19 August 2012

obscene chewing readers poll.

Our opinions and our taste are two things that make us feel uniquely ourselves—even if willful individuality is something of an illusion and we are in fact biochemically-determined corpuscles within the universe. To this extent, I think it's a good thing when our best-of lists don't coincide with the average or the so-called authoritative opinion. After all, who wants to have the median opinion—or even the 'correct' opinion? It's more fun to fly into a rage at how clueless other people are and to inflict our own idiosyncratic views on the world. 

So far three blog readers have submitted their lists of the fifty best films or their fifty favorite films (or a hybrid thereof) in response to the 2012 Sight and Sound critics poll. I'm happy to share them here with you (in order of submission), and I invite opinionated lurkers out there—even the weird German Doris Day freaks—to submit their own lists to obscene.chewing@gmail.com. 

NamasteMuhfuh's List (unranked):

The 400 Blows (1959), Francois Truffaut.
 (1963), Federico Fellini.
A Clockwork Orange (1971), Stanley Kubrick.
All About Eve (1950), Joseph Mankiewicz.
Angela (1995), Rebecca Miller.
Annie Hall (1977), Woody Allen.
Arsenic and Old Lace (1944), Frank Capra.
Barton Fink (1991), Joel & Ethan Coen.
Before Sunrise (1995), Richard Linklater.
Blowup (1966), Michelangelo Antonioni.
Blue Velvet (1986), David Lynch.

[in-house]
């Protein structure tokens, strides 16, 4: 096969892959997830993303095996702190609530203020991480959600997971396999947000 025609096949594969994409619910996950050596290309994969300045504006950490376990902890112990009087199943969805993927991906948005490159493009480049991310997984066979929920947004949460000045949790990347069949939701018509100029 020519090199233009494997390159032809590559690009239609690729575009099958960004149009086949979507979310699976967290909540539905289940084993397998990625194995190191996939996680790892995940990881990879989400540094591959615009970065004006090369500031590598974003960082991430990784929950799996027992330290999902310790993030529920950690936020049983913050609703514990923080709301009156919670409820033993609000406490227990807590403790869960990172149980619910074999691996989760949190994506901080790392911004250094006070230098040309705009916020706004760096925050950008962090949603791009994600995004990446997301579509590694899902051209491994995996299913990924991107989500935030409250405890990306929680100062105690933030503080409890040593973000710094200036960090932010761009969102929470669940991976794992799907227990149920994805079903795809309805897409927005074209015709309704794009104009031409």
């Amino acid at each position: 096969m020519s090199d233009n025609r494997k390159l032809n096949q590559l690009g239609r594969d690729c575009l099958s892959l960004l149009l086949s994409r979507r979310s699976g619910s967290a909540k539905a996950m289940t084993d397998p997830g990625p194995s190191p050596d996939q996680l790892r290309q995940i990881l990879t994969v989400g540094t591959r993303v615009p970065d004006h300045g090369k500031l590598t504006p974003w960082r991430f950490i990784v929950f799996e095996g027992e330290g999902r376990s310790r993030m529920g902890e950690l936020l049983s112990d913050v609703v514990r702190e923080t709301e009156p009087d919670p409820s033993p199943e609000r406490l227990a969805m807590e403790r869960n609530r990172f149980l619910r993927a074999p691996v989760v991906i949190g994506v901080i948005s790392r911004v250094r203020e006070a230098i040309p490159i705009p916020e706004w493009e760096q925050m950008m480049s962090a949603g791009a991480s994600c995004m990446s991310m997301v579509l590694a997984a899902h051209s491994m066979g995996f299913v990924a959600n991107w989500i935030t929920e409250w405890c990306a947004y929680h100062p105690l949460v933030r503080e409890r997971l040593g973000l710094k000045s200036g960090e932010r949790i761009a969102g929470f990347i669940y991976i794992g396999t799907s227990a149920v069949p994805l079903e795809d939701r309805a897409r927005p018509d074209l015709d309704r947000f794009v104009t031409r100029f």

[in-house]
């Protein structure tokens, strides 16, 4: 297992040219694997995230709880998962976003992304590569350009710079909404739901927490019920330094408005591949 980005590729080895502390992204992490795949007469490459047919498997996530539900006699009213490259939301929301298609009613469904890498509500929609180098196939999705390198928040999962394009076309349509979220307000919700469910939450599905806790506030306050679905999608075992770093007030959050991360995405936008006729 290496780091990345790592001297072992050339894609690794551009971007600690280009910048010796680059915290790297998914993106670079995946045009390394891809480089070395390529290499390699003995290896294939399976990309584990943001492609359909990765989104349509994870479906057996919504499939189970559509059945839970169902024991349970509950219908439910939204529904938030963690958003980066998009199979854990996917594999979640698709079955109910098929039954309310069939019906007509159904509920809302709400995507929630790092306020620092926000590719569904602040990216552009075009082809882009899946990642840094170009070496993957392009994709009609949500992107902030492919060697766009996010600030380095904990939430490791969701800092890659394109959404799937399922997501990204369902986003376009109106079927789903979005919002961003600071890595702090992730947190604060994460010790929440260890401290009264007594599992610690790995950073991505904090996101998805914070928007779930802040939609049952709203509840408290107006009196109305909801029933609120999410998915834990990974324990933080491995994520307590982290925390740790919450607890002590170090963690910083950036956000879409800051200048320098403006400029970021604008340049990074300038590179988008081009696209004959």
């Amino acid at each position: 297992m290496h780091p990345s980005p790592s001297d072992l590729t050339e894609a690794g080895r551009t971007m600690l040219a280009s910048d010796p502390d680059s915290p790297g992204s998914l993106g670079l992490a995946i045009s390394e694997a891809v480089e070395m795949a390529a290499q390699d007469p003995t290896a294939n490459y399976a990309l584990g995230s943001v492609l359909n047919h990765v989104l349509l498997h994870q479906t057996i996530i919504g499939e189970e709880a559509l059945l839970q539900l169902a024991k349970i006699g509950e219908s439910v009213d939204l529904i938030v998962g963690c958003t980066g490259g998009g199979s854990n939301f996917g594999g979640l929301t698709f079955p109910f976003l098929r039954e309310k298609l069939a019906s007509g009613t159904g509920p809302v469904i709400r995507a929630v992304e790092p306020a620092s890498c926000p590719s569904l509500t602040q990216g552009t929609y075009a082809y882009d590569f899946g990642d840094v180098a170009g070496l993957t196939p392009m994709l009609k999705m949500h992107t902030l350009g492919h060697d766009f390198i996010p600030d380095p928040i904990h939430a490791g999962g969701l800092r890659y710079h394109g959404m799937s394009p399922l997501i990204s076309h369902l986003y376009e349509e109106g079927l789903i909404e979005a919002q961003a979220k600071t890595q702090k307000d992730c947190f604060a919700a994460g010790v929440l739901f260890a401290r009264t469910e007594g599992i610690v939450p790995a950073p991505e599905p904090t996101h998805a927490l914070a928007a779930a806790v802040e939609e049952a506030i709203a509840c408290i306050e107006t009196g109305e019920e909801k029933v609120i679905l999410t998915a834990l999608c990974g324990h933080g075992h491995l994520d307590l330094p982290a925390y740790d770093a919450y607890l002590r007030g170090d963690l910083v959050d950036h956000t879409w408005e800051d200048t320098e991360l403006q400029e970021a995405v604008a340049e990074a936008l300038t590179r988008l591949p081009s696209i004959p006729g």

Breathless (1960), Jean-Luc Godard.
The Cabinet of Dr. Caligari (1920), Robert Wiene.
Caché (2005), Michael Haneke.
Citizen Kane (1941), Orson Welles.
The City of Lost Children (1995), Jean-Pierre Jeunet & Marc Caro.
Cries and Whispers (1972), Ingmar Bergman.
Dressed to Kill (1980), Brian De Palma.
Duck Soup (1933), Leo McCarey.
The Empire Strikes Back (1980), Irvin Kershner.
Exotica (1994), Atom Egoyan.
Fall (1997), Eric Schaeffer.
Fargo (1996), Joel & Ethan Coen.
For All Mankind (1989), Al Reinert.
The Graduate (1967), Mike Nichols.
Happiness (1998), Todd Solondz.
Inglourious Basterds (2009), Quentin Tarantino.
Lost in Translation (2003), Sofia Coppola.
Manhattan (1979), Woody Allen.
Manhattan Murder Mystery (1993), Woody Allen.
Melancholia (2011), Lars von Trier.
Metropolis (1927), Fritz Lang.
Mulholland Drive (2001), David Lynch.
The Navigator  (1924), Donald Crisp & Buster Keaton.
Nosferatu (1922), F.W. Murnau.
Opening Night (1977), John Cassavetes.
Persona (1966), Ingmar Bergman.
The Piano Teacher (2001), Michael Haneke.
Pierrot Le Fou (1965), Jean-Luc Godard.
The Pillow Book (1996), Peter Greenaway.
Psycho (1960), Alfred Hitchcock.
Pulp Fiction (1994), Quentin Tarantino.
Rear Window (1954), Alfred Hitchcock.
The Silence (1963), Ingmar Bergman.
Strictly Ballroom (1992), Baz Luhrmann.
Taxi Driver (1976), Martin Scorsese.
The Third Man (1949), Carol Reed.
Twin Peaks: Fire Walk with Me (1992), David Lynch.
Vivre Sa Vie (1962), Jean-Luc Godard.